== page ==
The Devon Maritime Forum was formed in 2005 with the aim of providing:
- Strategic advice and overviews of maritime issues in Devon
- Information about events and the maritime operating environment
- Awareness and understanding of stakeholders’ roles, responsibilities and
- Networking opportunities
- Dissemination of current legislation and access to consultation processes
It aims to achieve this through networking, forums and meetings with peer groups and industry professionals. In essence it aims to resolve conflicts within the maritime sector and the coastal zone.
An area of cencern for the south coast lies in Dorset, Devons neighbouring county, and occurs a result of the Baltic/Russian oil trade, in which Lyme Bay plays a pivotal role, being the site for ship to ship (STS) oil transfers. Recently the issue of a catastrophic oil pollution event has been made public with concerns raised over numerous factors:
- No single source of advice
- No single control over tankers
- No authority to whom masters report
- No means of separating various uses(fishing, recreation, etc.)
- No means of keeping tankers well awayfrom shore [shallow water]Donaldson, 1994
- No criminal liability for STS incidents, unlikeDenmark (March 2003)
As a conservation area which contains SSS, SMA, SPA, NNR and SAoC's it is vital that it is afforded protection. Transfer operations have already been happening under government licence ten miles offshore in Lyme Bay for a number of years, but a year ago considerable concern expressed by local councils and residents forced the oil companies to suspend their activities (1).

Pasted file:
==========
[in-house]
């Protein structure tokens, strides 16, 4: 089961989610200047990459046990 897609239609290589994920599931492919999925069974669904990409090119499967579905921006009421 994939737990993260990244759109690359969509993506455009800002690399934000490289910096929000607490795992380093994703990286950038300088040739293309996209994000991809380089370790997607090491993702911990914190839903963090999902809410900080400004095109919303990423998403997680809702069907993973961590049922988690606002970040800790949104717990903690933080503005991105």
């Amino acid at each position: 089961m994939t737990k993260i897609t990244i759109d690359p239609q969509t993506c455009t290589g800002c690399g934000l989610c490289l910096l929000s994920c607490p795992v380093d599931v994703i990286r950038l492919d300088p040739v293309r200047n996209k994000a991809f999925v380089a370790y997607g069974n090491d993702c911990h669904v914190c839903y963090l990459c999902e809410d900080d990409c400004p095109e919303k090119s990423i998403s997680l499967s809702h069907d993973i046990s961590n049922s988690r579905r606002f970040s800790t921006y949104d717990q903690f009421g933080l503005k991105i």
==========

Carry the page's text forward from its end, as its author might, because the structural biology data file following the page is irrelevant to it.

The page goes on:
Subsequently Falmouth Harbour Commissioners (FHC) wanted to bring STS transfer of Russian bulk crude oil to Falmouth Bay. This proposed activity was revealed in the press in April of this year (2008) but FHC had been working on the scheme since 2003 (2). Concerns were voiced by locals as to the safety of such sts activity and how it would be governed. With the input of FHC the transfer companies eventually signed up to a robust system of control and precautionary measures. The FHC also insisted on all Masters being vetted, that they have suitable insurance arrangements, and that all vessels have double hull construction. This input was enough to warrant the continuation of STS activity in Falmouth, which over recent years has seen a decline in ship repair and export of stone. It is hoped as a result of this, the opportunity to capitalise upon the economic boost will be embraced. The increased need for additional dedicated oil pollution control and first response equipment (3) will create much needed employment in the area.
Interestingly, a UK based company, Fendercare UK (4), have also stepped in to assist with the STS transfer problem. By utilizing a sophisticated system of laser pointing devices that control an articualted arm, they claim to be able to reduce oil spillages during filling to zero. The ports shuttle tanker owners are currently considering this equipment at this time, along with other, more environmentally friendly techniques that pose less risk to the coastal zone (5).
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